Calero, Luis Fernando

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Calero, Luis Fernando
(Luis F. Calero)

PERSONAL:

Education: Loyola University, B.A., 1974; Jesuit School of Theology at Berkeley, M.Div., 1983; University of California at Berkeley, Ph.D., 1987.

ADDRESSES:

Office—Department of Anthropology, Santa Clara University, 500 El Camino Real, Santa Clara, CA 95053. E-mail[email protected]

CAREER:

Anthropologist, historian, educator, and writer. Loyola University, New Orleans, LA, assistant professor of anthropology and history, 1987-90; Universidad Rafael Landívar, Guatemala, visiting professor of anthropology, 1991-96 (spring terms); Santa Clara University, Santa Clara, CA, assistant professor of anthropology, 1991-97, associate professor of anthropology, 1997—, acting director of the Ethnic Studies Program, 1998-2000; senior fellow at Bannan Center for Jesuit Values, 2002-04. Also served as member of the Board of Trustees, Le Moyne College, Syracuse, NY, 2001-04; Santa Clara University representative, Jesuit Excellence Tour to Central America, 2002-02; member of the Board of Trustees, Le Moyne College, Syracuse, 2001-04.

WRITINGS:

Pastos, quillacingas y abades, 1535-1700, Banco Popular (Bogota, Colombia), 1991, published as Chiefdoms under Siege: Spain's Rule and Native Adaptation in the Southern Colombian Andes, 1535-1700, University of New Mexico Press (Albuquerque, NM), 1997.

Contributor to books, including From Power to Communion: A New Way of Being Church Based on the Latin American Experience, edited by Robert Pelton, C.S.C. University of Notre Dame Press, 1994, and Apostle of Peace: Essays in Honor of Daniel Berrigan,edited by John Dear, Orbis Books, 1996; contributor of book reviews to periodicals, including Canadian Journal of Latin American and Caribbean Studies, America, and Hispanic American Review.

SIDELIGHTS:

Luis Fernando Calero is an ethnohistorian and author of Chiefdoms under Siege: Spain's Rule and Native Adaptation in the Southern Colombian Andes, 1535-1700. In his book, the author focuses on the native peoples and societies found in southwestern Colombia in the sixteenth and seventeenth centuries. Calero points out that the various Indians of the Pasto region, unlike other peoples and cultures of South America, were not part of an intricate state system like the Incas and others, who have been the dominant focus of anthropologists and historians. Rather, these Indians were broken up into small chiefdoms that were greatly influenced by the establishment of a tribute system set up by the invading Europeans. Calero describes in detail how the life and society of these Indians, which was based on a self-sufficient existence, came under attack as the Spanish and others wanted them to exploit the natural resources for trade. He also discusses how the Pasto-Nario Indians fought back by running away or refusing to work. "This book adds significantly to our understanding of the impact of European colonialism on a hitherto little-studied area of the northern Andes; and because it deals with non-state societies, it reveals much about the experiences of the majority of Spain's native subjects under colonial rule," wrote Suzanne Austin Alchon in the Journal of Latin American Studies. Writing in America, J. Leon Helguera called Chiefdoms under Siege "a tour de force of ethnohistory," adding that it "is a pithy, impressive and clearly written book that deserves a wide audience."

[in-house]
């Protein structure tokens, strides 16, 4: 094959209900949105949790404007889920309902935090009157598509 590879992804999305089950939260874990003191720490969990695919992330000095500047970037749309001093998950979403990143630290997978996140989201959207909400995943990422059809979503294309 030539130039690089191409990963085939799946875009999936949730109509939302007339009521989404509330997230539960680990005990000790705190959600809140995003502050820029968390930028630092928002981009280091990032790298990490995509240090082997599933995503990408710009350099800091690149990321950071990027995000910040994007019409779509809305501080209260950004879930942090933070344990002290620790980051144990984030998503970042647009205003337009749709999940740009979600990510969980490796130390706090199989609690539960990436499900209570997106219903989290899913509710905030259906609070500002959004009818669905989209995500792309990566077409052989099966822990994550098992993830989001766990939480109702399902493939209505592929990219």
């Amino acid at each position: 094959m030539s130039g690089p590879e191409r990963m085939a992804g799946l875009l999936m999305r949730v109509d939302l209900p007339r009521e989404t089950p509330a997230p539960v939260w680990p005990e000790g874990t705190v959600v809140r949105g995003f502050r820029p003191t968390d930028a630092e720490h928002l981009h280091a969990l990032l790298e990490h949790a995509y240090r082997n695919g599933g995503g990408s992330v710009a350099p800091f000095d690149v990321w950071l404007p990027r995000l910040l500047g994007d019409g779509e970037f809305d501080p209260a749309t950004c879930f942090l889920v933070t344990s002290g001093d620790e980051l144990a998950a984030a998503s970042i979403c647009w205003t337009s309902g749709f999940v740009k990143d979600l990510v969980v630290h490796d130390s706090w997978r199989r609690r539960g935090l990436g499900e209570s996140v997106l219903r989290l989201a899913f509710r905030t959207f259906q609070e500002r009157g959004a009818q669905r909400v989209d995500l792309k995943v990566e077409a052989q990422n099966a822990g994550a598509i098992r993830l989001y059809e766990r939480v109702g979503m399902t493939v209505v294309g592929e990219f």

BIOGRAPHICAL AND CRITICAL SOURCES:

PERIODICALS

America, August 29, 1998, J. Leon Helguera, review of Chiefdoms under Siege: Spain's Rule and Native Adaptation in the Southern Colombian Andes, 1535-1700, p. 14.

Journal of Latin American Studies, May, 2000, Suzanne Austin Alchon, review of Chieftans under Siege, p. 580.

ONLINE

Santa Clara University Web site,http://www.scu.edu/ (October 31, 2006), author's curriculum vitae.*